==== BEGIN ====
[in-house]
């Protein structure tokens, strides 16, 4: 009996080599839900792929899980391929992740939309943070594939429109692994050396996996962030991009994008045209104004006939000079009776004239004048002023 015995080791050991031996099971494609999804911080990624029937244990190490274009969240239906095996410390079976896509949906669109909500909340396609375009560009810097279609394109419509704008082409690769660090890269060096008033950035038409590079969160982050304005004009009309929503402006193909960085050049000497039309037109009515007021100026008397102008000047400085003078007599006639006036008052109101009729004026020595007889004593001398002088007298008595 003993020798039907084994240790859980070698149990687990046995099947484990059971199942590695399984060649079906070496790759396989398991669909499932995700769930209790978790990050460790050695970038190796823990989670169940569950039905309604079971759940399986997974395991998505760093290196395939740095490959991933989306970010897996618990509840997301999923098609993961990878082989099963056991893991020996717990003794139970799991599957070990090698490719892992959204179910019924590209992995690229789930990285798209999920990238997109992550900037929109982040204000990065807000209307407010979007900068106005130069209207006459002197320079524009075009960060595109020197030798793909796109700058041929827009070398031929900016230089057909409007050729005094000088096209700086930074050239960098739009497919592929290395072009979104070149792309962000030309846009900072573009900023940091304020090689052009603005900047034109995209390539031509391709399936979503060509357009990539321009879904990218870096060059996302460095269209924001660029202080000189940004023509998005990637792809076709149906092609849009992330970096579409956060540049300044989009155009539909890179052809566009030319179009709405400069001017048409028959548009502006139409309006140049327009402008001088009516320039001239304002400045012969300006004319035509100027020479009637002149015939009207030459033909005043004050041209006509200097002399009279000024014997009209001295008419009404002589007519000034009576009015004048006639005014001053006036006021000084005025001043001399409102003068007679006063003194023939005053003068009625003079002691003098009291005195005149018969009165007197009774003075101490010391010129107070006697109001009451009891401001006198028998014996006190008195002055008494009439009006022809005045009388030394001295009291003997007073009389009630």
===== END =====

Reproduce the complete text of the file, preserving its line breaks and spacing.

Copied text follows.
[in-house]
């Protein structure tokens, strides 16, 4: 009996080599839900792929899980391929992740939309943070594939429109692994050396996996962030991009994008045209104004006939000079009776004239004048002023 015995080791050991031996099971494609999804911080990624029937244990190490274009969240239906095996410390079976896509949906669109909500909340396609375009560009810097279609394109419509704008082409690769660090890269060096008033950035038409590079969160982050304005004009009309929503402006193909960085050049000497039309037109009515007021100026008397102008000047400085003078007599006639006036008052109101009729004026020595007889004593001398002088007298008595 003993020798039907084994240790859980070698149990687990046995099947484990059971199942590695399984060649079906070496790759396989398991669909499932995700769930209790978790990050460790050695970038190796823990989670169940569950039905309604079971759940399986997974395991998505760093290196395939740095490959991933989306970010897996618990509840997301999923098609993961990878082989099963056991893991020996717990003794139970799991599957070990090698490719892992959204179910019924590209992995690229789930990285798209999920990238997109992550900037929109982040204000990065807000209307407010979007900068106005130069209207006459002197320079524009075009960060595109020197030798793909796109700058041929827009070398031929900016230089057909409007050729005094000088096209700086930074050239960098739009497919592929290395072009979104070149792309962000030309846009900072573009900023940091304020090689052009603005900047034109995209390539031509391709399936979503060509357009990539321009879904990218870096060059996302460095269209924001660029202080000189940004023509998005990637792809076709149906092609849009992330970096579409956060540049300044989009155009539909890179052809566009030319179009709405400069001017048409028959548009502006139409309006140049327009402008001088009516320039001239304002400045012969300006004319035509100027020479009637002149015939009207030459033909005043004050041209006509200097002399009279000024014997009209001295008419009404002589007519000034009576009015004048006639005014001053006036006021000084005025001043001399409102003068007679006063003194023939005053003068009625003079002691003098009291005195005149018969009165007197009774003075101490010391010129107070006697109001009451009891401001006198028998014996006190008195002055008494009439009006022809005045009388030394001295009291003997007073009389009630």